I fully agree. I think that one of the big challenges we face is how neoliberal ideology has dominated the social security debate, with calls for “targeting the poor”, conditions, workfare, etc. We’ve called it Tea Party Social Security, since the Tea Party would be proud of it. It essentially mimics the approach of 19th Century Poor Relief and programmes like LEAP are great examples: how on earth can a programme reaching 2.5% of the population have any meaningful impact, especially, when - as you point out for Nigeria - the vast majority of the population in developing countries is living in poverty? If anyone is interested, I wrote a blog on the rise of neoliberal social security, which can be found at the link below:
While a BIG sounds attractive, I actually think that a move to a lifecycle social protection system is probably a better and more natural approach. It’s what most countries end up doing and it does direct resources to more vulnerable individuals (children, older people, people with disabilities, widows, etc). And, it will end up with countries investing significantly more in social protection, with greater redistribution and equity. But, this will only happen over a period of decades. There are no quick solutions. but it’s important for countries to start on the right track. It’s gratifying to see that Mexico is eventually moving away from the poor relief (Oportunidades) model by implementing a universal pension, although there is a long way to go.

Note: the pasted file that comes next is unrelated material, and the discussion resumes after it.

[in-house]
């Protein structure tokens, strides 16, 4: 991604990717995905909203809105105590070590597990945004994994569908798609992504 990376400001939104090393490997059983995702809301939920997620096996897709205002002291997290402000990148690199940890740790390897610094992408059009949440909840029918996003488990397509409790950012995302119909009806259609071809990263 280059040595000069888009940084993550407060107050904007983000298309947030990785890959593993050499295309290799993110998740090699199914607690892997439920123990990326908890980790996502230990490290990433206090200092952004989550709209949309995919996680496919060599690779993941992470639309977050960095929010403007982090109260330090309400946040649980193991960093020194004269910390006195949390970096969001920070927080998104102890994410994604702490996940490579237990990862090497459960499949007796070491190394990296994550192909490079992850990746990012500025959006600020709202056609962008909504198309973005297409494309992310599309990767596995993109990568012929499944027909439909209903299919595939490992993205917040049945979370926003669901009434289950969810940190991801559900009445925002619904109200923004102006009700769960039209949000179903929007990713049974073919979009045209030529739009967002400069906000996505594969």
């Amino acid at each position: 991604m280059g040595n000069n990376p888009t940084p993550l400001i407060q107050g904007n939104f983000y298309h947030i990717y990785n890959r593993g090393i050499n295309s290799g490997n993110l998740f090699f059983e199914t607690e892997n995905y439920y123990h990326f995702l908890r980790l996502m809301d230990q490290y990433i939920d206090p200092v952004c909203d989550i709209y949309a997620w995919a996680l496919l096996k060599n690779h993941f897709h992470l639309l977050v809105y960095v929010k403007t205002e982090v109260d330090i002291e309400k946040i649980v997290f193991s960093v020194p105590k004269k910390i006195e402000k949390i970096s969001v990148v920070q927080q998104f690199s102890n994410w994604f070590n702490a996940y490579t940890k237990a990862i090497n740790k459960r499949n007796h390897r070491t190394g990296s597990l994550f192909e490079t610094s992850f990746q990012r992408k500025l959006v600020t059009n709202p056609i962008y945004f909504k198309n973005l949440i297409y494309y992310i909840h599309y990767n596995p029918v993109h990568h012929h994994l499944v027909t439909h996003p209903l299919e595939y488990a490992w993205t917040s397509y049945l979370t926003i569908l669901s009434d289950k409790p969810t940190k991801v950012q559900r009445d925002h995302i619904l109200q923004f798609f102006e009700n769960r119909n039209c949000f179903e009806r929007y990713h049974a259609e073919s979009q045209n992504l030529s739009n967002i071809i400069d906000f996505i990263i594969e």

On the topic of fuel subsidies, we need to take care not to advocate for the elimination of alll, without careful analysis. Kerosene is a good example. Bart notes that, in Asia, 15% of Kerosene subsidies go to the lowest income quintile, which isn’t too bad: it’s almost equitable distribution. It will be a much higher percentage of income in the poorest households than in those who are better-off and removing the subsidy could cause significant damage to those on the lowest incomes, especially if it is replaced with a poverty targeted cash transfer that excludes the majority of households on low incomes. And, as I said earlier, most people in Asia are living in poverty still and highly vulnerable to falling into greater poverty at any point in time so they also benefit.
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